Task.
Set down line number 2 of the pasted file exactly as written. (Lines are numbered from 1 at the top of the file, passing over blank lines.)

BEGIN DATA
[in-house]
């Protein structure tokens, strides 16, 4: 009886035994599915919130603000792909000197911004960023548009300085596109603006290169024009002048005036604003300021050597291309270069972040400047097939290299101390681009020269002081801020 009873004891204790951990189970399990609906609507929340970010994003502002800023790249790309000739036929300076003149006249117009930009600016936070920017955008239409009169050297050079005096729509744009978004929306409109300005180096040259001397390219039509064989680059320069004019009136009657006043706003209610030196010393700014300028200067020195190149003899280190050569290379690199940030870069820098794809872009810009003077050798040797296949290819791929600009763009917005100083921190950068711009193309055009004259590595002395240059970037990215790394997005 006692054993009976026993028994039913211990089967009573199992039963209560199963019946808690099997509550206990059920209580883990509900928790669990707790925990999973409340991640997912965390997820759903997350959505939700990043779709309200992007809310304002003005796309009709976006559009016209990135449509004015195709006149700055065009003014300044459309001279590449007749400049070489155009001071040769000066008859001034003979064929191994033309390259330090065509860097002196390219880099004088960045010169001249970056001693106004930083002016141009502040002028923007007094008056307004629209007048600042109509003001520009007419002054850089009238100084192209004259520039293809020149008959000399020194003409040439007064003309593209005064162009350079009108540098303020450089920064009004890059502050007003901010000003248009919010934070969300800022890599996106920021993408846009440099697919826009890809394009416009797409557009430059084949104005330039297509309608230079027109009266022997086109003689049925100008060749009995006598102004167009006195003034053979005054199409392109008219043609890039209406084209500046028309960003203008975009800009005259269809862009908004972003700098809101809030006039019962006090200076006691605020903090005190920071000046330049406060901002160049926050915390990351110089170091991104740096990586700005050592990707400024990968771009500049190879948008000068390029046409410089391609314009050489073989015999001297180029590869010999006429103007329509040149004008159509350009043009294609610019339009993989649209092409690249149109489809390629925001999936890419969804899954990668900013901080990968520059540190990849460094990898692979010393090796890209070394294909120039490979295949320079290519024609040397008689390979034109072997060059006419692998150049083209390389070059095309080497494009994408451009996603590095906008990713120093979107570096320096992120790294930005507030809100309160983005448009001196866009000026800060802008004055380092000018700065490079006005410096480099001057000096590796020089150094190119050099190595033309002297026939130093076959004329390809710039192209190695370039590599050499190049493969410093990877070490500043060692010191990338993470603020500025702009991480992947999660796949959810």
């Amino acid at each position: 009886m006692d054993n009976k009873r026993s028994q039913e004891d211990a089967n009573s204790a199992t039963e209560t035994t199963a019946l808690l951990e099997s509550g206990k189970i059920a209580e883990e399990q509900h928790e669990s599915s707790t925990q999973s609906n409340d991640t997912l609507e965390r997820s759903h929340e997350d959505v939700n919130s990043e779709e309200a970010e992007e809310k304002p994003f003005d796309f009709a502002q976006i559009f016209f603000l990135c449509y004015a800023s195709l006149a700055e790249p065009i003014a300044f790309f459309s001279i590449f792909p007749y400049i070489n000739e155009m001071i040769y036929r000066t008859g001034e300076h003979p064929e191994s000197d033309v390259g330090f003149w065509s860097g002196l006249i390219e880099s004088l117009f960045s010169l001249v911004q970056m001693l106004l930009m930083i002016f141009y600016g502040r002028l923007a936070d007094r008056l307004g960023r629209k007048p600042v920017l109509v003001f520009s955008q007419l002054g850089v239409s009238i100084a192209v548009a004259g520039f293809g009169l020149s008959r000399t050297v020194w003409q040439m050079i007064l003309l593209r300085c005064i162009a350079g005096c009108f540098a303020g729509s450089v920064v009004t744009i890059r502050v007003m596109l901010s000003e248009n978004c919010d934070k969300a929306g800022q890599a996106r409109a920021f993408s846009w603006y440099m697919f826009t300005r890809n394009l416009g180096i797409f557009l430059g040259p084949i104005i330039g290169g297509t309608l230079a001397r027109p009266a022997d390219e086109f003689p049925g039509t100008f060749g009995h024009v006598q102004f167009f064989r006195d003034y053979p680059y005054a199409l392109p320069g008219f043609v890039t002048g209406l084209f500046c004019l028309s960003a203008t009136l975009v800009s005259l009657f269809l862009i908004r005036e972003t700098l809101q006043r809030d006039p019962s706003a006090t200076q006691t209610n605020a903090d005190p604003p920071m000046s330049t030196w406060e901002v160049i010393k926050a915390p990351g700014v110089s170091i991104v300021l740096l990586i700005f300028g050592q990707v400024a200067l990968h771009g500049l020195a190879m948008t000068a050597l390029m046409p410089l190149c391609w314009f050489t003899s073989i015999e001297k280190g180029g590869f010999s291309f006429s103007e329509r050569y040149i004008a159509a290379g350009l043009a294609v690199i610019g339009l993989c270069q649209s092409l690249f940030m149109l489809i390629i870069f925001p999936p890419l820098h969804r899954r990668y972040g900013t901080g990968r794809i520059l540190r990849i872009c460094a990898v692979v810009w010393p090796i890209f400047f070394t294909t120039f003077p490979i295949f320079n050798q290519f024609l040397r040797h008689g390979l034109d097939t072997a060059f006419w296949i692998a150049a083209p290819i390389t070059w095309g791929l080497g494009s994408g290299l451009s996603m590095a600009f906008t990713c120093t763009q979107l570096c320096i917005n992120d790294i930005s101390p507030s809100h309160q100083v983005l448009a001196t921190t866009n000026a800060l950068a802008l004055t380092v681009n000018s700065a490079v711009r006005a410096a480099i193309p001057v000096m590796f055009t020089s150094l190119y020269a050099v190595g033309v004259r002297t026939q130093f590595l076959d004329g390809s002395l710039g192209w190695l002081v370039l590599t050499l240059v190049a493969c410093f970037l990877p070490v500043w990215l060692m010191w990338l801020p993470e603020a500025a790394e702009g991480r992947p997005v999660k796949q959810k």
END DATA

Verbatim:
């Protein structure tokens, strides 16, 4: 009886035994599915919130603000792909000197911004960023548009300085596109603006290169024009002048005036604003300021050597291309270069972040400047097939290299101390681009020269002081801020 009873004891204790951990189970399990609906609507929340970010994003502002800023790249790309000739036929300076003149006249117009930009600016936070920017955008239409009169050297050079005096729509744009978004929306409109300005180096040259001397390219039509064989680059320069004019009136009657006043706003209610030196010393700014300028200067020195190149003899280190050569290379690199940030870069820098794809872009810009003077050798040797296949290819791929600009763009917005100083921190950068711009193309055009004259590595002395240059970037990215790394997005 006692054993009976026993028994039913211990089967009573199992039963209560199963019946808690099997509550206990059920209580883990509900928790669990707790925990999973409340991640997912965390997820759903997350959505939700990043779709309200992007809310304002003005796309009709976006559009016209990135449509004015195709006149700055065009003014300044459309001279590449007749400049070489155009001071040769000066008859001034003979064929191994033309390259330090065509860097002196390219880099004088960045010169001249970056001693106004930083002016141009502040002028923007007094008056307004629209007048600042109509003001520009007419002054850089009238100084192209004259520039293809020149008959000399020194003409040439007064003309593209005064162009350079009108540098303020450089920064009004890059502050007003901010000003248009919010934070969300800022890599996106920021993408846009440099697919826009890809394009416009797409557009430059084949104005330039297509309608230079027109009266022997086109003689049925100008060749009995006598102004167009006195003034053979005054199409392109008219043609890039209406084209500046028309960003203008975009800009005259269809862009908004972003700098809101809030006039019962006090200076006691605020903090005190920071000046330049406060901002160049926050915390990351110089170091991104740096990586700005050592990707400024990968771009500049190879948008000068390029046409410089391609314009050489073989015999001297180029590869010999006429103007329509040149004008159509350009043009294609610019339009993989649209092409690249149109489809390629925001999936890419969804899954990668900013901080990968520059540190990849460094990898692979010393090796890209070394294909120039490979295949320079290519024609040397008689390979034109072997060059006419692998150049083209390389070059095309080497494009994408451009996603590095906008990713120093979107570096320096992120790294930005507030809100309160983005448009001196866009000026800060802008004055380092000018700065490079006005410096480099001057000096590796020089150094190119050099190595033309002297026939130093076959004329390809710039192209190695370039590599050499190049493969410093990877070490500043060692010191990338993470603020500025702009991480992947999660796949959810």